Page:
In September 2016 I talked to Divya Chander during Singularity University the Netherlands Summit. She is Neural Data Scientist and anaesthetist at Stanford. In her research, the researchers try to analyse neurons and synapses very specifically. A downside of ‘deep brain stimulation’ is that it is an invasive technology. We bring electronics into our brain. There is a risk for other areas of the brain to be damaged.

Divya Chander (Stanford) thinks there are solutions for this problem. Tests are being done with light (optogenetic technology) and noise (sonogenetics) at mouses. Psychedelics are another solution. She fits this into her research, for example with ketamine. ‘Ketamine can help with opiate receptors and thus reduce addiction.’

Besides the example of Chander, there are other examples of developments in neurotechnology:

  1. Neural Dust
  2. Improve the memory
  3. Hearing colours

1. Neural Dust

Naura is a chip so big as a grain of wheat [link below]. The chip is controlled and driven by sound. The chips can (in theory) be used to study, monitor and control nerves and muscles (at a distance).

2. Prothesis in brain

A group of scientist at the University of Southern California (Los Angeles) placed a prosthesis in the brain of people who suffer from epilepsy. This prosthesis sends electric shocks to the hippocampus. This is the part of the brain where epilepsy and problems with memory are localised.

According to an article in de New Scientist the shocks were delivered per patient in a specific pattern [link below]. Here is the interesting part: a working memory test gave much better results than if the shocks were administered randomly.

3. Neil Harbisson

Neil Harbisson is a famous biohacker. He was born colour blind but he can hear colours with an implant. I often quote him in lectures on this subject. In my article about implantable technology, you can read a profile of Neil: Neil Harbisson.

I spoke with Neil and recorded our conversation on my YouTube Channel:

My interview with Neil Harbisson, Moon Ribas and Manel Munoz

In 2020 Elon Musk visited Joe Rogan again to talk about Neuralink. I wrote a piece about this as part of my study in science journalism. For this I interviewed Dr. Mariska van Steensel (University of Utrecht).

After space, Musk now enters the brain

On May 7, 2020, Elon Musk joined Joe Ragon in his studio. Rogan is the host of an immensely popular podcast, the Joe Rogan show. The conversation starts about the name of Musk’s last child (X Æ A-12) and soon turns into Neuralink. A quote of the interview, which is viewed over 14 million times on YouTube. After more than 23 minutes, Musk says: ‘We are working on a chip that can cure all types of brain disorders.’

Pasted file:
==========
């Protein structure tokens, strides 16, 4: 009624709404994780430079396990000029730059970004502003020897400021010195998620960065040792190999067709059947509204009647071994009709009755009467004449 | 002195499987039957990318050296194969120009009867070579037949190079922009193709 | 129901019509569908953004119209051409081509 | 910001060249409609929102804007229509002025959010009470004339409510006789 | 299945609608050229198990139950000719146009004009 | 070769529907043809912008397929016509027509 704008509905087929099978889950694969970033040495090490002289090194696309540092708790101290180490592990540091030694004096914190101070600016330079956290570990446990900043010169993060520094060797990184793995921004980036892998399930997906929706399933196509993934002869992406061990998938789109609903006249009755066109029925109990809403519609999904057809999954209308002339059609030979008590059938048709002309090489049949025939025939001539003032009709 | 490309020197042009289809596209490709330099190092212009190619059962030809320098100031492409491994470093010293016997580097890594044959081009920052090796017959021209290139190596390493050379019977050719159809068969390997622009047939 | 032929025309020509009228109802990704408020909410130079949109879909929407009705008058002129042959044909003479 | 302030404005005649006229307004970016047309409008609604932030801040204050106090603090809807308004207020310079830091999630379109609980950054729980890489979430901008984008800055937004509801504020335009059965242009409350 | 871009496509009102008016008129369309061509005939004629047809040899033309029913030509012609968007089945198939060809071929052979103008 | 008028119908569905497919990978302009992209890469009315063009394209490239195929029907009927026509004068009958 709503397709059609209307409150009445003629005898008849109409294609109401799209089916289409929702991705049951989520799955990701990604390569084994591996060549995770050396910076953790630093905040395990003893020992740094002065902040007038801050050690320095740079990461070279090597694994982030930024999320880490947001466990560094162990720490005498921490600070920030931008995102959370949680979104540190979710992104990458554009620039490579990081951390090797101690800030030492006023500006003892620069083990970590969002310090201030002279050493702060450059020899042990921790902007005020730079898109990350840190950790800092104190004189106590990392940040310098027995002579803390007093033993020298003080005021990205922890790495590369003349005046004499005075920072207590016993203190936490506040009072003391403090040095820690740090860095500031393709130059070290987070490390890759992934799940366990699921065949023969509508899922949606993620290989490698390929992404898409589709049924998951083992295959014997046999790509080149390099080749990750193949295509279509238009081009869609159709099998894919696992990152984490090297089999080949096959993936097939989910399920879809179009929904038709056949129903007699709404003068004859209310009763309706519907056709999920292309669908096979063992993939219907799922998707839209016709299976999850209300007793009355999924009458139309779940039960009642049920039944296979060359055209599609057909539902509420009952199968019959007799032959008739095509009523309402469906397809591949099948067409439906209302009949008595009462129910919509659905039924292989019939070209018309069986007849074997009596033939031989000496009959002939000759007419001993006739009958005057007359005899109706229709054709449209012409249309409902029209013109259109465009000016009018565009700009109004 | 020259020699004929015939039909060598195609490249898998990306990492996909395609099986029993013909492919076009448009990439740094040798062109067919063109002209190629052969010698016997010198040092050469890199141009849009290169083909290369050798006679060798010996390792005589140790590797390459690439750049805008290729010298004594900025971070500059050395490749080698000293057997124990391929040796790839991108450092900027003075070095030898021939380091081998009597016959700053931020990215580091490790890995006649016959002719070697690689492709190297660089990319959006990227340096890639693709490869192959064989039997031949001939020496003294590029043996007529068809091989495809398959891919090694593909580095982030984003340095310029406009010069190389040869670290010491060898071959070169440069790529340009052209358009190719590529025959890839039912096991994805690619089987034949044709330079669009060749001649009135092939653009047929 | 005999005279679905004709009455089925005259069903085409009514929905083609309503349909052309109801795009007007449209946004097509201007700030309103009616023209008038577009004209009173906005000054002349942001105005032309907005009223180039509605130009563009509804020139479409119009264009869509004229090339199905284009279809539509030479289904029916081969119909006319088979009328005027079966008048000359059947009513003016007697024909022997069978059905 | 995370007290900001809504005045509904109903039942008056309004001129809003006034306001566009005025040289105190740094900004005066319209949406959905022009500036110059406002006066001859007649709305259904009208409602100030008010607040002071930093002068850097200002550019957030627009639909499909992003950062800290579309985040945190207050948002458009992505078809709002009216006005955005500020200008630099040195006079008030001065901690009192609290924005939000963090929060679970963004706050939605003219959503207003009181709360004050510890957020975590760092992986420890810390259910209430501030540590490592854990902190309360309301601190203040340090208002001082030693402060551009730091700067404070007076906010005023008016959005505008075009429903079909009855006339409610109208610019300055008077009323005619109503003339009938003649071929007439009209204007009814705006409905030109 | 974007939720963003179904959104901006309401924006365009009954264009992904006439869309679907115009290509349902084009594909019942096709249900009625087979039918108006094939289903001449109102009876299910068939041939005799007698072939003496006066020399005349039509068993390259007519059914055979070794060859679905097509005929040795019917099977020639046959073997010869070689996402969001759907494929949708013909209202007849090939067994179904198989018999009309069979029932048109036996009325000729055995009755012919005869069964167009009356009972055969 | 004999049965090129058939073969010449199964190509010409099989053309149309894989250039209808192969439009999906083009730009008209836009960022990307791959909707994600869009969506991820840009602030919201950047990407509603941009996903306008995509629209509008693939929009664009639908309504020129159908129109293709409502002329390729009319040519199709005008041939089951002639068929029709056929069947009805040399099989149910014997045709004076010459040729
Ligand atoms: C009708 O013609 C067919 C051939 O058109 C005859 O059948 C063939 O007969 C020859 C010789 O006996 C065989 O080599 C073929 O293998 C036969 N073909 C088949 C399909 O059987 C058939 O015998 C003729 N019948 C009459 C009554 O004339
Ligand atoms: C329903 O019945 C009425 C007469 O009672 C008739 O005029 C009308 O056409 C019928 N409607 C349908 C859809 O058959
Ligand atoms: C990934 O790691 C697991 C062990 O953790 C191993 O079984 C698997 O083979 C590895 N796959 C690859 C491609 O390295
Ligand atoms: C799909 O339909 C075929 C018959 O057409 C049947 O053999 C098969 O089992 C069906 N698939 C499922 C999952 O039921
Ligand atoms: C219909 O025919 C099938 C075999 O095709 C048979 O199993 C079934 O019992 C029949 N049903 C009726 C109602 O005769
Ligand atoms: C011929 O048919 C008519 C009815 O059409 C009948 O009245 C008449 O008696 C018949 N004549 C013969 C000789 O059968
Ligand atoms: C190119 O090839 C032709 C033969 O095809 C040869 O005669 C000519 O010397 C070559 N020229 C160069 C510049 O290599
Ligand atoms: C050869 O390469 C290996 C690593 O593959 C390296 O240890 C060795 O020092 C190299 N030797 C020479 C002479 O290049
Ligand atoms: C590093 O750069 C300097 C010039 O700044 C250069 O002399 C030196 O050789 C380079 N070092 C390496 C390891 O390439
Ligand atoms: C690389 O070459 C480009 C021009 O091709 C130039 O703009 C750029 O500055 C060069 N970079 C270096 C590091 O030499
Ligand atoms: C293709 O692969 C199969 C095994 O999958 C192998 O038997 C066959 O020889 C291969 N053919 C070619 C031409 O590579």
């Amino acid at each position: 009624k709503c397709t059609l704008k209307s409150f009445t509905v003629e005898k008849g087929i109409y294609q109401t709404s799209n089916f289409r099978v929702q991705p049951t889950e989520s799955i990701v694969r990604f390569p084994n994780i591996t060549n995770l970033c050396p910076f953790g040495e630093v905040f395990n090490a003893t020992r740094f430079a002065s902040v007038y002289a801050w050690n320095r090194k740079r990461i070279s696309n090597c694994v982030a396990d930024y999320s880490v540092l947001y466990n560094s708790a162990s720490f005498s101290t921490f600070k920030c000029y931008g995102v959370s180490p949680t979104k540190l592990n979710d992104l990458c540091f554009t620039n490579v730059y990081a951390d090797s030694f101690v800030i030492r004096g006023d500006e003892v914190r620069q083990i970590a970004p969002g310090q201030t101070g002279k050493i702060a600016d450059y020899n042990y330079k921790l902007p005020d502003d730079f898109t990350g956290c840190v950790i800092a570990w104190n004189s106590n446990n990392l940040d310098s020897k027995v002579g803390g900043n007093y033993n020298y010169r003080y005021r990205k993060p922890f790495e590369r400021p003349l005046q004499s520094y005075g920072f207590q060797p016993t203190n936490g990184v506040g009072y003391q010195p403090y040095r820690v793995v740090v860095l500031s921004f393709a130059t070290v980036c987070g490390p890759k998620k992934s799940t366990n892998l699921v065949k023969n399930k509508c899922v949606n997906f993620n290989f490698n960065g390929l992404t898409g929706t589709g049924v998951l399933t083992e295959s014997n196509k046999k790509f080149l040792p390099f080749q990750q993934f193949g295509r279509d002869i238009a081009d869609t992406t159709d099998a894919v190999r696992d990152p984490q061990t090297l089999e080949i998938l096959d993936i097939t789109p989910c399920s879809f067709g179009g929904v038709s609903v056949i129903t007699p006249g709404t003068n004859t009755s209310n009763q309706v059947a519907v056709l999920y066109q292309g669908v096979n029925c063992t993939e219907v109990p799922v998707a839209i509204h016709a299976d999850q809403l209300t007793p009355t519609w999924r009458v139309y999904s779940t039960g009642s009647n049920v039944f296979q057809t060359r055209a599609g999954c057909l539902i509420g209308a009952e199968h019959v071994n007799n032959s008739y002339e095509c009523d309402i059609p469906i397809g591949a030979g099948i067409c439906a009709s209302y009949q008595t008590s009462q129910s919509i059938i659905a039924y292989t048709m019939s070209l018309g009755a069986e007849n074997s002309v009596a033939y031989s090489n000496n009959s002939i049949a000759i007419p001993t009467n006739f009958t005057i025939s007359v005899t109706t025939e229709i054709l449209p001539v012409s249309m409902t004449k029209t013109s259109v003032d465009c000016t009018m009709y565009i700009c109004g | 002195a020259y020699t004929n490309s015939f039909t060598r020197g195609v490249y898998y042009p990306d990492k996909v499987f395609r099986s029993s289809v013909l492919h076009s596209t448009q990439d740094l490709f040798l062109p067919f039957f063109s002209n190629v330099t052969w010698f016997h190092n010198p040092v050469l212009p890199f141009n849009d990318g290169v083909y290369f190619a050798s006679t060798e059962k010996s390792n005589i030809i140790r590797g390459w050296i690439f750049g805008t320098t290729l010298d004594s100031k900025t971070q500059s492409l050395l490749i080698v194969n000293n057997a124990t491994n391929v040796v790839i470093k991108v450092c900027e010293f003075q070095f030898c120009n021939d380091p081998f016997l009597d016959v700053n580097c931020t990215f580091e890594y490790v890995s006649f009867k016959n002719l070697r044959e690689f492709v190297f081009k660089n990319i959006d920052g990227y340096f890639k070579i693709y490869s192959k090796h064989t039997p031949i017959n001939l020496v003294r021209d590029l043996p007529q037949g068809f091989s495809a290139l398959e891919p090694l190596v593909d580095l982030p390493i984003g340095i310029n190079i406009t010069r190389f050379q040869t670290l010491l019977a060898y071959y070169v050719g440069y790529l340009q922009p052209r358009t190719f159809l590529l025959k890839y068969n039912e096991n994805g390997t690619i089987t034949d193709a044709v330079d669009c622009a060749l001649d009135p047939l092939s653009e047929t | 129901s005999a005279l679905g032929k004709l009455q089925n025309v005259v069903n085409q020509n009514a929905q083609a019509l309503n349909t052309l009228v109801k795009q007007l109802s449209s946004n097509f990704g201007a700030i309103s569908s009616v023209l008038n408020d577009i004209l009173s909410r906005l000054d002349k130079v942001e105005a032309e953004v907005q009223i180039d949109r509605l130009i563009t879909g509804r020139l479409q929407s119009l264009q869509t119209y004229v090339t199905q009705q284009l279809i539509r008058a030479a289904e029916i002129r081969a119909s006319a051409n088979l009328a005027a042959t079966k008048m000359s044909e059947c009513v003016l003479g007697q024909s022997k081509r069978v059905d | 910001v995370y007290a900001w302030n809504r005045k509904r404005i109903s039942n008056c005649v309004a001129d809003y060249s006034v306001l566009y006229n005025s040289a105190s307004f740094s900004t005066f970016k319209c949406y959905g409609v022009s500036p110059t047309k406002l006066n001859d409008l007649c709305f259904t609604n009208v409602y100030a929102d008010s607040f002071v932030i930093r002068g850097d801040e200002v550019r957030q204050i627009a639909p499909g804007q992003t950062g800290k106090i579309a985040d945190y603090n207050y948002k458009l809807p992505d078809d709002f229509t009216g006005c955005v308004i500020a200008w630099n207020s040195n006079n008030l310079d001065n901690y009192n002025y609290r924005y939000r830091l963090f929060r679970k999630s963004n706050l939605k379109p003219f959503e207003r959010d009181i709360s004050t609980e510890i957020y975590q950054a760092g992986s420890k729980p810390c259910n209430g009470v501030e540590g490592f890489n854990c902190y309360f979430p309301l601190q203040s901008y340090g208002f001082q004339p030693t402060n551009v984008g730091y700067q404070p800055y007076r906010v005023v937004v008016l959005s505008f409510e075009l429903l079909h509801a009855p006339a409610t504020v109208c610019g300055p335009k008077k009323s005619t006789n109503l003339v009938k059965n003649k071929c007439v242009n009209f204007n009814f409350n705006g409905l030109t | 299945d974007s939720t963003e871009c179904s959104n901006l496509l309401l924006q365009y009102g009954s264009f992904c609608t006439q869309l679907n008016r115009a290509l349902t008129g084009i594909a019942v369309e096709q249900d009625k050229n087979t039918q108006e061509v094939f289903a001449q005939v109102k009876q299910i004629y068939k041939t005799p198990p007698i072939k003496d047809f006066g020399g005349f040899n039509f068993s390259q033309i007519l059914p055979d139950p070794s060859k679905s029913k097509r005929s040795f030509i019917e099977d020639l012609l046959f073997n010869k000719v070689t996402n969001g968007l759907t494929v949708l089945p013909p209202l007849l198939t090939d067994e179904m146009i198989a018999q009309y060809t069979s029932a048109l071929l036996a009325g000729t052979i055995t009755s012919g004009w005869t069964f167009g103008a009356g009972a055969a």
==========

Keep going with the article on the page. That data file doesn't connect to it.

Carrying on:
Take a look at the interview below:

Joe Rogan interviews Elon Musk in 2020

From epilepsy to Alzheimer

Musk: ‘Think about epilepsy. We detect that and send a pulse to counteract the attack.’ He gives the impression that everything is possible with Neuralink: curing sight, regaining control of reluctant muscles, regaining speech after a heart attack and reviving memory in Alzheimer’s disease.

Neuralink works on brain-computer interfaces (BCI), sometimes called brain-machine interfaces (BMI). There are methods for human to communicate with computers through brain signals. At the UMC Utrecht Brain Center, Mariska van Steensel conducts research into brain-computer interfaces. She and her colleagues are working specifically on the Utrecht NeuroProthesis, a brain implant that allows a patient to use a speech computer with thoughts.

Hawking was still able to control a small muscle in his cheek.

Mariska van Steensel, UMC Utrecht

The NeuroProthesis is for patients with severe paralysis, like the locked-in syndrome, which can be caused by a brain stem infarction (a stroke that does not get enough blood into the brain stem, PJ) – or an advanced stage of ALS. Due to their condition, they can hardly or no longer communicate. A well-known example is the late Stephen Hawking. Van Steensel: ‘Hawking was still able to control a small muscle in his cheek.’ For example, he could select letters on a computer, which converted the letters into speech.

Neural wires

The patients who van Steensel studies often can no longer use any muscle. The procedure is for a surgeon to drill small holes into the skull, place small electrodes on the brain and place an implant under the collarbone. That implant sends the brain signals from the electrodes wirelessly to a computer.

The first subject underwent this treatment five years ago. She communicates this way: letters light up one after the other on a matrix. By thinking on a specific action (such as clenching your hand) you make a so-called ‘brain click’. With that brain click you can select a letter or character. That way you can form a word or sentence letter by letter. ‘This is quite slow, but the first participant is really very happy with it.’

This is quite slow but the first participant is really very happy with it.

Mariska van Steensel (UMC Utrecht)